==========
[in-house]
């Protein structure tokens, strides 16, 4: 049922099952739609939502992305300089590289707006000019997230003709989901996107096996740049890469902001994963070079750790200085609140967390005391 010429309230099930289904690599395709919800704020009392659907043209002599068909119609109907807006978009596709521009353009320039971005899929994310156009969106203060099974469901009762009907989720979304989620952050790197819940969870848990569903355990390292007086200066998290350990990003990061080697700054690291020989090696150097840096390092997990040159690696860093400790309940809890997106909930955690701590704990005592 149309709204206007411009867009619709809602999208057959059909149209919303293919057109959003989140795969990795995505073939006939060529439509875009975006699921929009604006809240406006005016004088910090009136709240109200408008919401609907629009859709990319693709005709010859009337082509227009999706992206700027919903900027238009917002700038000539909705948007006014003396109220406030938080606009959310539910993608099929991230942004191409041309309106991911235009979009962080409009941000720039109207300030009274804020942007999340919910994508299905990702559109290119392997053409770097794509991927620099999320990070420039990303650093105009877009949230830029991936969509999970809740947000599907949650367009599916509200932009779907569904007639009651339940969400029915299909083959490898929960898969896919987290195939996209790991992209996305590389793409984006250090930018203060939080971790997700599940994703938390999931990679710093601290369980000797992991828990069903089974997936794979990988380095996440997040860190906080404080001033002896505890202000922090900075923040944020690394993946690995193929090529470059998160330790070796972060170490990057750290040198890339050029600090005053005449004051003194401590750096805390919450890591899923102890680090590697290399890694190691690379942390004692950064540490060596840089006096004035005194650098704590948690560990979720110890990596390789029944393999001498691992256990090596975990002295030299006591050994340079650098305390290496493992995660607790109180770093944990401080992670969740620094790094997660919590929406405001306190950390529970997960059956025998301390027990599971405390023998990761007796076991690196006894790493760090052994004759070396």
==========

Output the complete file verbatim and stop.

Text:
[in-house]
């Protein structure tokens, strides 16, 4: 049922099952739609939502992305300089590289707006000019997230003709989901996107096996740049890469902001994963070079750790200085609140967390005391 010429309230099930289904690599395709919800704020009392659907043209002599068909119609109907807006978009596709521009353009320039971005899929994310156009969106203060099974469901009762009907989720979304989620952050790197819940969870848990569903355990390292007086200066998290350990990003990061080697700054690291020989090696150097840096390092997990040159690696860093400790309940809890997106909930955690701590704990005592 149309709204206007411009867009619709809602999208057959059909149209919303293919057109959003989140795969990795995505073939006939060529439509875009975006699921929009604006809240406006005016004088910090009136709240109200408008919401609907629009859709990319693709005709010859009337082509227009999706992206700027919903900027238009917002700038000539909705948007006014003396109220406030938080606009959310539910993608099929991230942004191409041309309106991911235009979009962080409009941000720039109207300030009274804020942007999340919910994508299905990702559109290119392997053409770097794509991927620099999320990070420039990303650093105009877009949230830029991936969509999970809740947000599907949650367009599916509200932009779907569904007639009651339940969400029915299909083959490898929960898969896919987290195939996209790991992209996305590389793409984006250090930018203060939080971790997700599940994703938390999931990679710093601290369980000797992991828990069903089974997936794979990988380095996440997040860190906080404080001033002896505890202000922090900075923040944020690394993946690995193929090529470059998160330790070796972060170490990057750290040198890339050029600090005053005449004051003194401590750096805390919450890591899923102890680090590697290399890694190691690379942390004692950064540490060596840089006096004035005194650098704590948690560990979720110890990596390789029944393999001498691992256990090596975990002295030299006591050994340079650098305390290496493992995660607790109180770093944990401080992670969740620094790094997660919590929406405001306190950390529970997960059956025998301390027990599971405390023998990761007796076991690196006894790493760090052994004759070396």